Then I blinked and moved on
to other American scenes
of haystacks, water whitening over rocks,
even one of a brown hare
who seemed so wired with alertness
I imagined him springing right out of the frame.

Then comes the clincher. Show me a man who can’t picture that damn hare poised on the brink of motion and I will show you a liar. There is nothing to say, in fact, that the hare doesn’t leap out as imagined – which is the point, that art is not just separate to life but an inimical part of it, that it not only mimics reality, but recreates it in a way that is every bit as real.

This is such a wonderful, skillful poem and I imagine on any day of any week I could have read it and loved it but the reason I chose it today is quite simply because of its tone. Nothing gets me going more than a conversational tone; likewise, there are few things I dislike more than an overly ornate one. I mentioned earlier the strain I felt reading all those maybe-poems, but as soon as I came across this one, I felt myself relaxing into its casualness, almost as though dipping into the liquid bliss of a certain river I no longer need to name. Go on, give the water a go.

Thursday Poem: Elegy with Apples, Pomegranates, Bees, Butterflies, Thorn Bushes, Oak, Pine, Warblers, Crows, Ants, and Worms by Hayan Charara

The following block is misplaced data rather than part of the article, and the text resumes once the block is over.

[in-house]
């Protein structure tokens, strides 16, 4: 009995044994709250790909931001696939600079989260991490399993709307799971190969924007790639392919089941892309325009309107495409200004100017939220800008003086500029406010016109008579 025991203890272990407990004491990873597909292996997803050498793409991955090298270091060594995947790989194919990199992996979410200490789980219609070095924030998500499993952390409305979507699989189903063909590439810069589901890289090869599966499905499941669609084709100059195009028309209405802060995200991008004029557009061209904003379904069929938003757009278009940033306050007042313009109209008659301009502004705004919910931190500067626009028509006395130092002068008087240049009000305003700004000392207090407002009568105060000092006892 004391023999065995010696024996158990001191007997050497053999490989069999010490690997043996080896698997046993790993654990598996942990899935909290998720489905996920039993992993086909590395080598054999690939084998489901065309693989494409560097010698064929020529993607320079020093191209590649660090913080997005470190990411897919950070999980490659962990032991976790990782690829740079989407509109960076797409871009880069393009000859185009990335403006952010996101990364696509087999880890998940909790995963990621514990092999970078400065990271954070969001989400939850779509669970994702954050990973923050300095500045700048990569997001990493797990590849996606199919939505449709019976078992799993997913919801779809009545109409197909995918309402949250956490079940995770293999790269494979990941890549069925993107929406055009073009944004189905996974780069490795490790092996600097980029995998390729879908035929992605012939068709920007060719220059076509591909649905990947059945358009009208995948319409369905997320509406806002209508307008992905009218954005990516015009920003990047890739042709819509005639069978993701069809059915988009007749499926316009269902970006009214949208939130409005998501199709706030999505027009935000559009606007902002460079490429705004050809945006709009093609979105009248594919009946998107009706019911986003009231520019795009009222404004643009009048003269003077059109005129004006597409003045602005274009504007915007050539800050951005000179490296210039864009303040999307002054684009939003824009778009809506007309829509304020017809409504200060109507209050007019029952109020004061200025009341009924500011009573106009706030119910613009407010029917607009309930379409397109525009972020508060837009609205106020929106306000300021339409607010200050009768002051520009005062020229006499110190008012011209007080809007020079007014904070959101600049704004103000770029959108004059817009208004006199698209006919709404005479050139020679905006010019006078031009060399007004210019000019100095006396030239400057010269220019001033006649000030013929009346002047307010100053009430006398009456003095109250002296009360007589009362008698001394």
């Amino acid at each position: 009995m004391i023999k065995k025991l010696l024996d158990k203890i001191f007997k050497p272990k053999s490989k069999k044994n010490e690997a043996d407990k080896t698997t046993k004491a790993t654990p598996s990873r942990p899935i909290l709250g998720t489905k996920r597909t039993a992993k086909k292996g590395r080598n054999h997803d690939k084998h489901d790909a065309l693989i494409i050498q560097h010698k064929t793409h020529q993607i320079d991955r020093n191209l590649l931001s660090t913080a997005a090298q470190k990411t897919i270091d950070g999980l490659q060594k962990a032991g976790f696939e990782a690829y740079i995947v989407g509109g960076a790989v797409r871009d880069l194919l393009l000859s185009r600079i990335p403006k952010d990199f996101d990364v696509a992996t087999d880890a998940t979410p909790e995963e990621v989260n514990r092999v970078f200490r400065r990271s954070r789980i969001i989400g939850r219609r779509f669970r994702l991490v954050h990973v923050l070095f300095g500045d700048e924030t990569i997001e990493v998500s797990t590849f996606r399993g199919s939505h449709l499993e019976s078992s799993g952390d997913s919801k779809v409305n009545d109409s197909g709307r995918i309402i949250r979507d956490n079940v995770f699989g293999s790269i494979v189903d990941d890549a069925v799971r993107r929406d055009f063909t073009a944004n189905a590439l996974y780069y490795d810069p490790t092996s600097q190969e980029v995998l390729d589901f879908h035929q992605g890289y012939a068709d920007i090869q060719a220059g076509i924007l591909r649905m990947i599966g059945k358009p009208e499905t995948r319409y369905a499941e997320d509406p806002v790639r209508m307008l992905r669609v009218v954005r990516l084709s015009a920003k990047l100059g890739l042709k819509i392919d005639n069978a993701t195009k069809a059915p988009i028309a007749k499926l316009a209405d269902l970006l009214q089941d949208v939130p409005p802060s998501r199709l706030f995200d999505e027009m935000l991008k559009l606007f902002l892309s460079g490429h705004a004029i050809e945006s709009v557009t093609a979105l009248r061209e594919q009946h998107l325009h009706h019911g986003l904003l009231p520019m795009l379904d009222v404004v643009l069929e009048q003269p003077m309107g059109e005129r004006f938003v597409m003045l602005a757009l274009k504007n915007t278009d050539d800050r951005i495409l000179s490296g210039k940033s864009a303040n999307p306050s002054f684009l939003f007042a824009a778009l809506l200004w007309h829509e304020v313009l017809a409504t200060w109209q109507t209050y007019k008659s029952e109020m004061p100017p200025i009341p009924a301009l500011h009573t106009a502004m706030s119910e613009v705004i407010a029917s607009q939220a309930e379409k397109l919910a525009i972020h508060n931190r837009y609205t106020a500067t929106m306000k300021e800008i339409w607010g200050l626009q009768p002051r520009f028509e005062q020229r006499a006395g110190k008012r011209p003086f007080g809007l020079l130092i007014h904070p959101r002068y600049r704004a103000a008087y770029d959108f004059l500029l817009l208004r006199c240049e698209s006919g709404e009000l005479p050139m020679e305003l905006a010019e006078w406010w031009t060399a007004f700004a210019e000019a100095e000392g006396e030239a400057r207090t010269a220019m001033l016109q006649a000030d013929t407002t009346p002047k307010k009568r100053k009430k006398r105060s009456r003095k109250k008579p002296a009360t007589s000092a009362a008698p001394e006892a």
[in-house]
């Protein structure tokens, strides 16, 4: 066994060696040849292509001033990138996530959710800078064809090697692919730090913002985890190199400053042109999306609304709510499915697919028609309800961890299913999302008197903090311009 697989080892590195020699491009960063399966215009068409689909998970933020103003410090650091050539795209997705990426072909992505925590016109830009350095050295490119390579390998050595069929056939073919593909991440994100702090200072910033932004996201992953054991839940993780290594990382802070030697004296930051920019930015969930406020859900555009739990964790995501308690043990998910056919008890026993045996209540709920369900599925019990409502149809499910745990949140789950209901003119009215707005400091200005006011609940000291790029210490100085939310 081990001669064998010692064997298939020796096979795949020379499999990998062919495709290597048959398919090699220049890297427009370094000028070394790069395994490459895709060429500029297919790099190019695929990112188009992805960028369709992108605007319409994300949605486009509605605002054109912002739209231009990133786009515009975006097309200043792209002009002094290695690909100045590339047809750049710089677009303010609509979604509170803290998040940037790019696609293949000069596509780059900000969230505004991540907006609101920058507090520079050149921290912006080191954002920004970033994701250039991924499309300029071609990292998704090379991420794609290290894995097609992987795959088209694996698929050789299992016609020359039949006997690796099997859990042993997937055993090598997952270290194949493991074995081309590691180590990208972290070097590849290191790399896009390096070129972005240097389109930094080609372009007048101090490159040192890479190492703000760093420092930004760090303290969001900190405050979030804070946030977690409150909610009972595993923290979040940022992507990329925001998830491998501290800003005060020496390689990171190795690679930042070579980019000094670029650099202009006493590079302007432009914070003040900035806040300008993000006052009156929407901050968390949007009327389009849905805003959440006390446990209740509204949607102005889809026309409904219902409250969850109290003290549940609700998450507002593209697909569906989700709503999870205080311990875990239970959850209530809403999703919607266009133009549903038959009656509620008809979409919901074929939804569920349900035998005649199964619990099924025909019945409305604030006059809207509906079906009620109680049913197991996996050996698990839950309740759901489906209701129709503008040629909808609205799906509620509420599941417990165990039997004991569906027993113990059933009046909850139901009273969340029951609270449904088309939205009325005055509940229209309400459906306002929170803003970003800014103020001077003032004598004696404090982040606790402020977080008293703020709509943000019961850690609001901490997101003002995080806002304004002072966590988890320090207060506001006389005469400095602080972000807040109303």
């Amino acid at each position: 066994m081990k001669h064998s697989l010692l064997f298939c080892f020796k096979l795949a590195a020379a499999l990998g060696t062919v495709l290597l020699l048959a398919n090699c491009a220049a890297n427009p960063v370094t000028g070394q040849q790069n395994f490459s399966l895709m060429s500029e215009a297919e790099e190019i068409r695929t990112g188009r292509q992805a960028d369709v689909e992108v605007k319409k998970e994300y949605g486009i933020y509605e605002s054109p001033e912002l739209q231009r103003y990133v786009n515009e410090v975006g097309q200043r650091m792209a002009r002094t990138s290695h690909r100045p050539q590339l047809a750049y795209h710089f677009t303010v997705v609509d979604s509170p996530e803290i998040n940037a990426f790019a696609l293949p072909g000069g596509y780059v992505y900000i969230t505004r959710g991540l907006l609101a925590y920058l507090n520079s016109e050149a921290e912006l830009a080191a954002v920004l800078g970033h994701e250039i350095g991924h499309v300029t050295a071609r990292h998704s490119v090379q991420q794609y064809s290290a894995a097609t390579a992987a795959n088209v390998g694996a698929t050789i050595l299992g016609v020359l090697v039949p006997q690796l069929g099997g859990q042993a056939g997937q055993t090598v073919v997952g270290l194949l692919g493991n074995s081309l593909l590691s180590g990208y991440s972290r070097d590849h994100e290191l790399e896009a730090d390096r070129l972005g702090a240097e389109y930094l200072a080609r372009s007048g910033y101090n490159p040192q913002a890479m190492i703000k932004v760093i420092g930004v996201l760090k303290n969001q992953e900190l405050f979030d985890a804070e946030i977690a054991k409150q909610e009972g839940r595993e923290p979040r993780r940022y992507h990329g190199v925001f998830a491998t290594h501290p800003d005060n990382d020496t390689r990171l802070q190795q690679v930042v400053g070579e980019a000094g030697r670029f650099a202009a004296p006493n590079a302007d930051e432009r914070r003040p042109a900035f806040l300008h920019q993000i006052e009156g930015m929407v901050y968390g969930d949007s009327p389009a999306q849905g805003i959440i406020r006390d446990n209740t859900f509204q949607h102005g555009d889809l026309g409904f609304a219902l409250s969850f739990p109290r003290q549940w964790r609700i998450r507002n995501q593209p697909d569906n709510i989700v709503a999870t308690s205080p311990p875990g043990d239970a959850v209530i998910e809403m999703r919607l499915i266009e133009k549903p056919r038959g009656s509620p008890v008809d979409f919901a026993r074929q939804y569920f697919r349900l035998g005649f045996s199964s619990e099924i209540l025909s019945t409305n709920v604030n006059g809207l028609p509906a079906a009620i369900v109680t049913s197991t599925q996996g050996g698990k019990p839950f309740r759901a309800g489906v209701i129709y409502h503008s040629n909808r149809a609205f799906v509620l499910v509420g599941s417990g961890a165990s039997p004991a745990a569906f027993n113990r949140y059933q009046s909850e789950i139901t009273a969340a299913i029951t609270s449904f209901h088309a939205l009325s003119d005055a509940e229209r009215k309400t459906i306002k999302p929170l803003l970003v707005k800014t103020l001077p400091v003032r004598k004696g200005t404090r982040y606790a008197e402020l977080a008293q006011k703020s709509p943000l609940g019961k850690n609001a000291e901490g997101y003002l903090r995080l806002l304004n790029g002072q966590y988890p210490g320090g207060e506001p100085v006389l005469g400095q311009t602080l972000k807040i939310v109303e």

Let us all be thankful for the wonderful institution of poetry that is the Academy of American Poets, because I had forgotten it was Thursday around midday, and was scrolling through Facebook when I saw a link to this poem, which is part of their Poem-A-Day series. I read it, loved it, went back to work and promptly forgot it was Thursday again, my knowledge of time subsumed by exhaustion, lethargy, stress, and the seemingly unending assault of wants that occupy my mind. Luckily for all, just as I was about to give up on this night and climb into bed with a book, I remembered again, so here we are.

I’m not going to lie, I mainly read the poem because of its hilariously long title – Elegy with Apples, Pomegranates, Bees, Butterflies, Thorn Bushes, Oak, Pine, Warblers, Crows, Ants, and Worms. I thought it might be ironic or at least deliberately comical but it isn’t. I see now on a second read through that it’s actually a microcosm of the poem itself, in that the seemingly mundane details obfuscate the thrust of it, even as it begins so clearly and obviously with the word ‘elegy.’ By the end of the title you’ve forgotten that one word, and that is the intent. But more on that in a bit. It opens:

The trees alongside the fence
bear fruit, the limbs and leaves speeches
to you and me. They promise to give the world
back to itself.